9. Strongish, but its neutral for me. My left thumb runs down the shaft about 30* to the right of top dead center. That’s around 1 oclock. 3:00 would be with your thumb on the very back of the shaft at 90*off top dead center. 1:30 is half that at 45*. 1:00 is 30*. (Or 360 degrees in a circle and 360/12 = 30) To check your grip, grip the club normally, then remove your trail hand . Then lift the club and point it straight out from you. Then turn the handle til your thumb is top dead center. Where does the clubface point? Note the second picture below. Sent from my iPhone using Tapatalk
  10. Huh. The first one, sure, but the second... I didn’t realize there were so many good stunts in it. Don’t remember it that way. Have to pay attention to that next time. Sent from my iPhone using Tapatalk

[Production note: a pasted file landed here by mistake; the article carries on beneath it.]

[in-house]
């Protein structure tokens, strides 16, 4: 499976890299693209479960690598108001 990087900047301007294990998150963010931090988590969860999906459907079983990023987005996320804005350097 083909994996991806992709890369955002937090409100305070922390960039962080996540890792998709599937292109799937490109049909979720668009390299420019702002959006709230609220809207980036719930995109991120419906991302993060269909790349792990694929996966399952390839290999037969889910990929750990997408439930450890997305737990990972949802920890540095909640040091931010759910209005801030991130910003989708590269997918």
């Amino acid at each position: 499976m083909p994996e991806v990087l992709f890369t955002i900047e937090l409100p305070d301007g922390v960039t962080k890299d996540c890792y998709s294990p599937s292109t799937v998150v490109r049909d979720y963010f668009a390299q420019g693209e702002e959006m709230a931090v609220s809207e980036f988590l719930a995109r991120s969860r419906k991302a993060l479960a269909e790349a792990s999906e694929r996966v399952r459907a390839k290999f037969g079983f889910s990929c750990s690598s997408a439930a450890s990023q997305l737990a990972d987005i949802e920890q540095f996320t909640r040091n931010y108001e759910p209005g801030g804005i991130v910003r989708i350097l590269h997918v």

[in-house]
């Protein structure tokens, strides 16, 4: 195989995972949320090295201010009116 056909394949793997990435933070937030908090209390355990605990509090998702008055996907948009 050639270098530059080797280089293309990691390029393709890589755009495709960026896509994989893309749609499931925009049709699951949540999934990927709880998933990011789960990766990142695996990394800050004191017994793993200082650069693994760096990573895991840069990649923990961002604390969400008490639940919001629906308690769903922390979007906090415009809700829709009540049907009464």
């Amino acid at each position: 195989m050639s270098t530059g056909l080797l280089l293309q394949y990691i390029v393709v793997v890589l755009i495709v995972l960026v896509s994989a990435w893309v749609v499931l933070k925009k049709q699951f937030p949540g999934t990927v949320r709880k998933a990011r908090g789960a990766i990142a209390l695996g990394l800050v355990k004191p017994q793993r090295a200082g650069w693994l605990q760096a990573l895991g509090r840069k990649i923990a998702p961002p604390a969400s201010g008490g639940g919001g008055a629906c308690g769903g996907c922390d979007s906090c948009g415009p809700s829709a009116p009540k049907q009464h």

11. So have you seen it yet? Sent from my iPhone using Tapatalk
  12. Yes indeed. And I think one of the questions the movie intends to raise is to what degree is society (we/us) responsible for these people and their acts? In Joker it is quite clear that everyone — from the bullies to the mother to the father to the counselor to the show host — no one cared except a figment of his imagination, and so they all shared some degree of culpability in his metamorphosis. One gets the sense that if at any point someone had reached out to him in genuine friendship to notice him, pay attention to him, care for him then his descent from despair into madness would have stopped. Sent from my iPhone using Tapatalk